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EBITDA Margin and Adjusted EBITDA MarginEBITDA Margin and Adjusted EBITDA Margin are similar measurements used by business owners and others who value businesses for sale.  Let’s break down the two terms to help your understand which measurement of profit and cash flow are most relevant for your business.

EBITDA Margin or Earnings Before Interest, Taxes, Depreciation, and Amortization Margin is a measurement of a company’s “top line” operating profitability expressed as a percentage of its total revenue.

EBITDA Margin therefore provides outside investors, business owners, and potential buyers with a clear view of the business’s operating profitability and cash flow, since the valuation excludes interest, taxes, depreciation, and amortization.

Adjusted EBITDA Margin vs. EBITDA Margin

Adjusted EBITDA Margin differs from EBITDA Margin in that adjusted EBITDA Margin normalizes income and expenses, given the fact that not all companies treat income and expenses the same.

Because Adjusted EBITDA Margin standardizes cash flows and removes anomalies, it is a useful tool to compare multiple companies in an “apples-to-apples” fashion.  

Adjusted EBITDA Margin is commonly used as a measurement of cash flow for mid-sized businesses because often owners of these businesses commingle personal expenses with business expenses and sometimes over or under compensate those associated with the business.

Adjusted EBITDA Margin Formula

Adjusted EBITDA Margin is calculated as follows:

Net income

Add or Subtract:  anomalies such as below or above market rents paid to related parties, below or above market compensation paid to employees, one-time expenses or revenue;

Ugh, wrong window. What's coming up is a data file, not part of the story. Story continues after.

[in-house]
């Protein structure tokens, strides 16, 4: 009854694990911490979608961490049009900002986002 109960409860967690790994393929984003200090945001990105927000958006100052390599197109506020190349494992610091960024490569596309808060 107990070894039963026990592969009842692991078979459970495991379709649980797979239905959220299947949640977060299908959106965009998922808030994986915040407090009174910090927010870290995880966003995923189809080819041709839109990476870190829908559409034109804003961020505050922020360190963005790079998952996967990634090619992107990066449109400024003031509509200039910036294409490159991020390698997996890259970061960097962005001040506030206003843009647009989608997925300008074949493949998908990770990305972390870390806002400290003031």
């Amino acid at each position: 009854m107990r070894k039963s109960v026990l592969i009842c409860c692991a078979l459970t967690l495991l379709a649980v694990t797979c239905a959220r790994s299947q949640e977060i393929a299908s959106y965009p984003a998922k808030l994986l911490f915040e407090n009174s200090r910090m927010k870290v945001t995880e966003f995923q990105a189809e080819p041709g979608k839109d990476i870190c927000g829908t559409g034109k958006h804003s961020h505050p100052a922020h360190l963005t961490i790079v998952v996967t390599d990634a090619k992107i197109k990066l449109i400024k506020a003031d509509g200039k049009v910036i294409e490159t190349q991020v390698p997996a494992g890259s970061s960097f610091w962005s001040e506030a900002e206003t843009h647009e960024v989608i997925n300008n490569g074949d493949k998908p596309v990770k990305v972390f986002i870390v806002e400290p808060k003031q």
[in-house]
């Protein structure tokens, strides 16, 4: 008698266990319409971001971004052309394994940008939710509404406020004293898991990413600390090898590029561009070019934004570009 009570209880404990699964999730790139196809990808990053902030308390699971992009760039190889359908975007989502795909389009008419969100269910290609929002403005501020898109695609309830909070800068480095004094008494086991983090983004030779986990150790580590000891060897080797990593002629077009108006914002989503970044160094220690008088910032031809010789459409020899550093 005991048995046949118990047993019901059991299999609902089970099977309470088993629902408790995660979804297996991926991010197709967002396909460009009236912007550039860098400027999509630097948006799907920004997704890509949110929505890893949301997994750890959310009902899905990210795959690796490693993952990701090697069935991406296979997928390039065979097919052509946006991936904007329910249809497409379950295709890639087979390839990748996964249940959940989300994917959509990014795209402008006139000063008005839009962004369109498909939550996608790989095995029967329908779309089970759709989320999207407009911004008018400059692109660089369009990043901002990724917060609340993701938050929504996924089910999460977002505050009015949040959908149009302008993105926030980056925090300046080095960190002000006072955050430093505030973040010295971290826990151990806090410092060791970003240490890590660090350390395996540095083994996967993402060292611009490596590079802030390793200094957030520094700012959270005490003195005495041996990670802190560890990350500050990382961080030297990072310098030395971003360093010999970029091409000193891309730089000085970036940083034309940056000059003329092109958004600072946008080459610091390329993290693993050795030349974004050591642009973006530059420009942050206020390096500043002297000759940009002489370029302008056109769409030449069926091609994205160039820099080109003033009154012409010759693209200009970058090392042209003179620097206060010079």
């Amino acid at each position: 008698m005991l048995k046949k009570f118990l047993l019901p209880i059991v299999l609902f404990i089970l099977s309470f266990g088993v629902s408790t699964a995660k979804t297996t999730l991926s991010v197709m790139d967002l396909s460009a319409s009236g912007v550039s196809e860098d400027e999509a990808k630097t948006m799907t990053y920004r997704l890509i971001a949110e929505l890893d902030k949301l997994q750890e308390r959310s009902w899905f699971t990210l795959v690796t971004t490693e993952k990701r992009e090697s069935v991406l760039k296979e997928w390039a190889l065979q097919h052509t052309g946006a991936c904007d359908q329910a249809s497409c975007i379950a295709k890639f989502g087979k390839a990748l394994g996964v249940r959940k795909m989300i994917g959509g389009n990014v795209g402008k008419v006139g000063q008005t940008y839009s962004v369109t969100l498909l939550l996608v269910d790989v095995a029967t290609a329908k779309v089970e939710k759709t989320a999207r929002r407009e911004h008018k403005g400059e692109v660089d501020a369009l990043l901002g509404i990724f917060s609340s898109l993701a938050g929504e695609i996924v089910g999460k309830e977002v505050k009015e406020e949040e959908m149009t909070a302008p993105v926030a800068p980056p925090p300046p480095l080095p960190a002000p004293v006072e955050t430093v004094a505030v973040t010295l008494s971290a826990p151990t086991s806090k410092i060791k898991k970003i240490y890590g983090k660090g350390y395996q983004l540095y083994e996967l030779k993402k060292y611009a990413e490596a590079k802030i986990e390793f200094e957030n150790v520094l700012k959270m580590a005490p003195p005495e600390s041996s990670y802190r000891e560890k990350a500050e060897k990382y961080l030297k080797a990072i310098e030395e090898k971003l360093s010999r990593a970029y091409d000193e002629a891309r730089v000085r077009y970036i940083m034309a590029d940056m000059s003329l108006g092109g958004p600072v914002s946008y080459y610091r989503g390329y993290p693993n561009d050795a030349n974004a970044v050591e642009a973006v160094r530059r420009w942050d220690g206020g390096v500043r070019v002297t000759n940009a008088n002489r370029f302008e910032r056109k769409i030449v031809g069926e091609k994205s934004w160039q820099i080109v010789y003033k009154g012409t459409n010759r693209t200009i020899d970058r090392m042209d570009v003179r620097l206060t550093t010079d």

Add: personal expenses deducted by the business paid on behalf of its owners;

Subtract: Interest Expense, Income Taxes, Depreciation, and Amortization.

Divided by Gross Revenue

Benefits of Adjusted EBITDA Margin

Adjusted EBITDA Margin, by definition, allows a direct comparison of multiple companies – regardless of size, location, or industry. It breaks down operating profit as a percentage of revenue, allowing other business owners or investors to understand how much operating cash is generated for each dollar of revenue earned.

Drawbacks of Adjusted EBITDA Margin

Because EBITDA excludes debt, there are some drawbacks to using adjusted EBITDA Margin to measure the performance of a company. Some companies may use EBITDA Margin deceptively to enhance the perception of their financial performance, especially if the company has a large amount of debt.

Additionally, EBITDA Margin is usually higher than profit margin, and companies that have low profitability may use EBITDA Margin as a way to present a deceivingly high level of financial success.

Lastly, EBITDA Margin as an accounting measure is not regulated by GAAP, making it possible for companies to skew numbers in their favor.

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Holly Magister, CPA, CFP

Holly A. Magister, CPA, CFP®, is the founder of Enterprise Transitions, LP, an Emerging Business and Exit Planning firm. She helps entrepreneurs assess, re-align, and accelerate their business with the intent of ultimately executing its top-dollar sale.
Holly also founded and to date has answered more than 2,000 questions asked by business owners about starting, growing and selling a business.
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EBITDA Margin and Adjusted EBITDA Margin
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EBITDA Margin and Adjusted EBITDA Margin
EBITDA Margin is a measurement of a company’s “top line” operating profitability expressed as a percentage of its total revenue. Adjusted EBITDA Margin normalizes income and expenses, and is therefore a useful tool to compare multiple companies.
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